In A Dream of Wolves, Michael C. White brings us the story of Stuart Jordan, a 57-year-old transplanted Yankee OB-GYN living in the hills of North Carolina and working part-time as the county Medical Examiner. As the book opens, Dr. Jordan, called “Doc” by many characters throughout the book, is summoned by the Sheriff to go with him and investigate a murder scene.
When Doc and the Sheriff arrive at the scene, they find Roy Lee Pugh, one of the “Little Mexico Pughs who are real, honest to goodness mountain folk,” shot dead in the bedroom and his lover Rosa Littlefoot sitting on the sofa with their baby Maria. To the Sheriff, this is an open and shut case. To Doc, there are questions, such as why three shots were fired and only two shots hit the victim? Why didn’t Rosa just leave? Also, how did Rosa, tiny as she is, wrestle a shotgun away from hulking Roy Lee?
To complicate matters, as Rosa is arrested and taken to jail, she asks Doc to watch after her baby and not to let the Pughs have her. Doc obliges, but having a baby in his home brings back some sad and terrible memories with which he must come to terms.
Doc and his wife Annabel, who’ve been mostly separated for the past 15 years, had a son who died when he was six. The book spends almost 100 pages before it tells us exactly what happened, why Doc feels the way he does, and why Annabel left and mostly stays away.
All of this might sound like a bad rip-off of some afternoon soap opera or a made-for-TV murder mystery, but it’s not. The author’s touch with the places and the characters in the book makes it seem as if you’re living the story. This novel shows the people and places of the Appalachian Mountains in a way that few writers can. Of Doc’s first trip through the Blue Ridge, we read: “I’d driven through the mountains once or twice; I found their stark, rugged beauty alluring. They reminded me of Maine, only bluer, shrouded in a filmy haze that, except for a dryish autumn, never quite lifted.”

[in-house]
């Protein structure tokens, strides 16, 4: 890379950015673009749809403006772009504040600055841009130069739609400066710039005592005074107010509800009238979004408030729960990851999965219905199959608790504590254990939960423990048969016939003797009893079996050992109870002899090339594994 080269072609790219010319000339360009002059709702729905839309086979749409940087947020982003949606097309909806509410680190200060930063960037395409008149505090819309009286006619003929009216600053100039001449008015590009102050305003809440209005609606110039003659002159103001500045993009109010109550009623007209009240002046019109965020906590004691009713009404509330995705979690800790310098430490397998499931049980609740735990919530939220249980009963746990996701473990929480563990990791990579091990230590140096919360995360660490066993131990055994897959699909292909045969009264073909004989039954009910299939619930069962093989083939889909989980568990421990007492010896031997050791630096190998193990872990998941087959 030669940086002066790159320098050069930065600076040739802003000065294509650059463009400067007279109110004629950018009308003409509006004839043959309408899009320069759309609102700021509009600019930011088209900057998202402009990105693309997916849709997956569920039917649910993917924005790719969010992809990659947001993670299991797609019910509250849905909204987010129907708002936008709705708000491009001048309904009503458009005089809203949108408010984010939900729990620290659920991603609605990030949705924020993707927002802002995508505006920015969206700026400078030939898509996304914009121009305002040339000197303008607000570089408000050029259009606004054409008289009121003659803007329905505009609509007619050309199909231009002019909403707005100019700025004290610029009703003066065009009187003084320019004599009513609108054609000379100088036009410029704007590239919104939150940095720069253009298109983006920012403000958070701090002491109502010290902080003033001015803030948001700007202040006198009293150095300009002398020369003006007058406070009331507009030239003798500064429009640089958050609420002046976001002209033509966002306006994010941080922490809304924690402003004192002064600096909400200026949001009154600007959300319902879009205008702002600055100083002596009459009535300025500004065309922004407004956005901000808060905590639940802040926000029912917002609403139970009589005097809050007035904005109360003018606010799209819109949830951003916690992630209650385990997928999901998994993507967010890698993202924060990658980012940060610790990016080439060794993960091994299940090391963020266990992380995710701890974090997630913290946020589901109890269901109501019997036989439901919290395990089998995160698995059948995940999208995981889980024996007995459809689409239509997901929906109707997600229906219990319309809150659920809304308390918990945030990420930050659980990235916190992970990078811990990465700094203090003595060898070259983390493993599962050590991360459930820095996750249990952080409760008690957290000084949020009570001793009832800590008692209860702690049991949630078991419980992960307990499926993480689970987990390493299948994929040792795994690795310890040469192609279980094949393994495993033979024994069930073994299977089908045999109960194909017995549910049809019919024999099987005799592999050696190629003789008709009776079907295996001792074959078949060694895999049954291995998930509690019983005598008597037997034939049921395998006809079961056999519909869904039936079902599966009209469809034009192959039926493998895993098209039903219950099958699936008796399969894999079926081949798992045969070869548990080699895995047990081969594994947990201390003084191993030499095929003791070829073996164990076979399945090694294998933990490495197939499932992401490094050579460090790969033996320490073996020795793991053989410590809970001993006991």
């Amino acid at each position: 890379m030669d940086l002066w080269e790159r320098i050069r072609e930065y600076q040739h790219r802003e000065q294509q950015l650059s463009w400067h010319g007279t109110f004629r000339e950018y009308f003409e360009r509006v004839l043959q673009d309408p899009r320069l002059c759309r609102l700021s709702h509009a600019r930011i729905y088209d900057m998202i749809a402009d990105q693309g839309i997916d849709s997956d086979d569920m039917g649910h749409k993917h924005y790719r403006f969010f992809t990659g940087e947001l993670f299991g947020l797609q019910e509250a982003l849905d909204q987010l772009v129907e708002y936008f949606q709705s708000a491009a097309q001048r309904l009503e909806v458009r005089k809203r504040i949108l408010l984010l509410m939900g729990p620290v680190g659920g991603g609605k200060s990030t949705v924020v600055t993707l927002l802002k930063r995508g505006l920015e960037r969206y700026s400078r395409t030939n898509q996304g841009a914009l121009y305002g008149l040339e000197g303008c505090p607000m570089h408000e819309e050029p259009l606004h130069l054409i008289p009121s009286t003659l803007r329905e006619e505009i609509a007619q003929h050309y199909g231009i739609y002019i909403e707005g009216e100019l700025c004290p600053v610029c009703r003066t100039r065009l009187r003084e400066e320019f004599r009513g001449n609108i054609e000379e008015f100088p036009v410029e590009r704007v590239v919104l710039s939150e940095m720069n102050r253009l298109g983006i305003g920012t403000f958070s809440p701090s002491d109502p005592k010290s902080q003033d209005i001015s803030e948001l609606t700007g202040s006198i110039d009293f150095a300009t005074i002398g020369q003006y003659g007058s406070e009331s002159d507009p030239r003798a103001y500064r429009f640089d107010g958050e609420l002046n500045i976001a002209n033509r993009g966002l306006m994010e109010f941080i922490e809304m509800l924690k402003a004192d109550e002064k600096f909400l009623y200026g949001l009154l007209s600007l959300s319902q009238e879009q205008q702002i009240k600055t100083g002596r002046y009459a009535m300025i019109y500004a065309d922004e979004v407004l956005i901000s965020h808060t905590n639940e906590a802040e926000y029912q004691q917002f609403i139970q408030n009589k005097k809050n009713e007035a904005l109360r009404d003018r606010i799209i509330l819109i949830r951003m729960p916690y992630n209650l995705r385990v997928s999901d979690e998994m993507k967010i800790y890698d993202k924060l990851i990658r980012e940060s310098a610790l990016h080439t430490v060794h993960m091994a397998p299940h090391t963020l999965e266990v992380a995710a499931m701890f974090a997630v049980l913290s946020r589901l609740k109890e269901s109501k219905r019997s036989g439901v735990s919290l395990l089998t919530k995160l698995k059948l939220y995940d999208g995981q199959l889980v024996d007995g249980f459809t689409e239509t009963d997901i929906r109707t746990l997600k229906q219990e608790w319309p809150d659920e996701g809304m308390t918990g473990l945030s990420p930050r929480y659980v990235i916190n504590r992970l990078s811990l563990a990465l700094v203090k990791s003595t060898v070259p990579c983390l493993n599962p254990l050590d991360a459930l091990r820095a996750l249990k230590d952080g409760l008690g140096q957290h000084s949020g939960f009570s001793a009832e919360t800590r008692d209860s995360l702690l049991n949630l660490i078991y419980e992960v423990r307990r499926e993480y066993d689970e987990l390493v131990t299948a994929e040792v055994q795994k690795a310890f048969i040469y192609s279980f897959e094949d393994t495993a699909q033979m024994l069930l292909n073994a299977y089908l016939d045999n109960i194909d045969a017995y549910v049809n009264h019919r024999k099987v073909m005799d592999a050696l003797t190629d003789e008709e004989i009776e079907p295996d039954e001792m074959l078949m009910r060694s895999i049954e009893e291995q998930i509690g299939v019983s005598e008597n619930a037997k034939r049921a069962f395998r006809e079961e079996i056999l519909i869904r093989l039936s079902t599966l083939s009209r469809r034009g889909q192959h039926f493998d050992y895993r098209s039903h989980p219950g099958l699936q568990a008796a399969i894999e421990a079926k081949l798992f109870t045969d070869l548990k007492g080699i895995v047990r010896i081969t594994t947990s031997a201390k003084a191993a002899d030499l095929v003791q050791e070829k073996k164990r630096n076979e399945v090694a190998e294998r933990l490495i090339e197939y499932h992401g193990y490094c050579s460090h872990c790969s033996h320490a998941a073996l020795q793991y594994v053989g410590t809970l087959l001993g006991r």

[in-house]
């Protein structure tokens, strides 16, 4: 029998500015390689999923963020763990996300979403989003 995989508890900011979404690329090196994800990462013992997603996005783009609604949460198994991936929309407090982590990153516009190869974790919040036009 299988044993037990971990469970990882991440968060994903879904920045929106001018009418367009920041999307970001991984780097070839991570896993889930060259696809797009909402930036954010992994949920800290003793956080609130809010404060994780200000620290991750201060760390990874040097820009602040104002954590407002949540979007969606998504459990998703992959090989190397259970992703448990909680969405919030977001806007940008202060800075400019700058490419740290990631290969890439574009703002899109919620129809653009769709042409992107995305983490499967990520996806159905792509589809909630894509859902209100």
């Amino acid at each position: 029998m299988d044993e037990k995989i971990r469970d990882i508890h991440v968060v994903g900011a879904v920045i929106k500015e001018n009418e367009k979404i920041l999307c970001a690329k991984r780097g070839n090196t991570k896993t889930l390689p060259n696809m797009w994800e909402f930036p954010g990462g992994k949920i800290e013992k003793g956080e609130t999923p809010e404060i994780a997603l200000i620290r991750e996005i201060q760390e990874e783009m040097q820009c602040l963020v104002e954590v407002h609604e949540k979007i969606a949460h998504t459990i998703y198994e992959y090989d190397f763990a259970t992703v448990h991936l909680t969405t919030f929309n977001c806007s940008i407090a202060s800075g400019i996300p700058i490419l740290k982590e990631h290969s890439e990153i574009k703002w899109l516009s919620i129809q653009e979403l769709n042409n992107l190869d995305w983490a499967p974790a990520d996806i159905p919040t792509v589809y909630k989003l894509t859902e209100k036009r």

Mr. White depicts the people as they are, without a hint of condescension or judgment of those who choose to live in the mountains by their own rules. Doc acknowledges, “When I first came here, I’m embarrassed to admit that the extent of my knowledge of the Appalachian people was The Beverly Hillbillies and Li’l Abner.” However, after living in the mountains for several years, Doc has come to realize that “they weren’t all hillbillies. There’s the old monied sort who affect the genteel mannerisms of the deep plantation South, the ones who live in the elegant Victorian houses in Slade, the county seat.”
The touch of a gifted writer is also evident throughout the book in scenes involving Doc’s interactions with his patients, such as Sue Ellen MacCreadie, a 14-year-old who can’t wait to get rid of the child inside her and tries to overdose rather than have her baby, and Emmilou Potter, a dirt-poor lady who has for years been unable to carry full-term. Her husband Jack pays Doc with work, firewood or the occasional $20 bill.
The only real way to describe this book is haunting, much like William Faulkner’s classic story “A Rose For Emily.” When you finish this book, you might forget the “murder mystery” aspect or the love affair between Doc and the town assistant DA or some of the other plot points of the book, but you’ll carry with you the horror that Doc and Annabel shared. You’ll remember Doc’s emotions as he struggles to reconcile his love for Annabel with his loathing at what she has let herself become.
And you’ll run to the local bookstore or library to pick up another book by Michael C. White.
"The language and dialogue in his latest novel, The Whites, gives away his identity -- and that's a good thing.READ the article